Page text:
When auditioning speakers, you’re listening for clarity. Voices and instruments should sound natural. There shouldn’t be any emphasis in any region, and no frequencies should be missing. If one speaker produces more midbass than another, this may be a drawback if you’ll be using a subwoofer. You want the speaker to deliver as flat a response as possible – this is the sign of quality engineering.
Once you’ve had a listen, ask the retailer why they suggest those speakers. A midrange speaker (like a 6.5-inch) might have a rubber surround in the lower price range instead of a foam design. It might have a 1.25-inch voice coil instead of a 1-inch, so it can physically handle more power. It might have a cast basket instead of a stamped-steel unit. Cone materials aren’t a significant determining factor in speaker quality. Most properly engineered speakers have the correct balance of mass, rigidity and damping – as such, treated paper, damped polypropylene or a composite cone can all deliver good sound.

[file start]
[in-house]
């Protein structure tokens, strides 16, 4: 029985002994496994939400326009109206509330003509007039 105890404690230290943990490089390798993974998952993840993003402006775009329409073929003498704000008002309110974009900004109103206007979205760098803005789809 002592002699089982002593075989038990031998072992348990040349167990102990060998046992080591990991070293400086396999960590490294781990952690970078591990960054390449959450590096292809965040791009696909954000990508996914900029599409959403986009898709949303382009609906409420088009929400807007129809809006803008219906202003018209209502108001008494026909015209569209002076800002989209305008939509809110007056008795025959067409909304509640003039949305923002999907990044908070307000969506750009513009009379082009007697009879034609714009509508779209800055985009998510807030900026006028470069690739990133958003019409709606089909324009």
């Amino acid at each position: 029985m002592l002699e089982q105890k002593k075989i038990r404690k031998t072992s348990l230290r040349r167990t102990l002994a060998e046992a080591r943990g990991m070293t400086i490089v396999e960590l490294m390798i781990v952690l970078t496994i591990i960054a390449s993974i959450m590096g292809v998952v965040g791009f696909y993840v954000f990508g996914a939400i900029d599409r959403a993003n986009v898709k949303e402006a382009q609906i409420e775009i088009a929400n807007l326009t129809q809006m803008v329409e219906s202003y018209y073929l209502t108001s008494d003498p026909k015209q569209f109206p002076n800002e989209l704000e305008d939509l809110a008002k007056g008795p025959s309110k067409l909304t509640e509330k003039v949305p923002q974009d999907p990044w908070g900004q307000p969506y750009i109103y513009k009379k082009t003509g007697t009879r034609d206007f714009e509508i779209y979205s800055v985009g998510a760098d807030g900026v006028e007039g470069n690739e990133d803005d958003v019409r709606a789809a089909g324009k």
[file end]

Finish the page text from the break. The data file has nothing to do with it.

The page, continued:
I’d want the speaker to be built in a factory with strict quality control standards and thorough test procedures to ensure that each unit matches the original design. As such, speakers built using machines to dispense adhesives and jigs to align and assemble components trump the notion that hand-built is better.
Some technologies can dramatically reduce distortion with higher-end speakers, especially at higher output levels, to measurably improve performance. For example, ask whether the speaker has a shorting ring in the motor assembly. Does it have a copper cap on the T-yoke? Does it use a flat spider? Is there a coil configuration technology like XBL2 to increase linearity? How large is the voice coil? What’s the driver’s Xmax specification? How much real power can it handle? When integrated correctly into a design, all of these features will reduce the distortion a speaker adds, making make your music more precise and more accurate.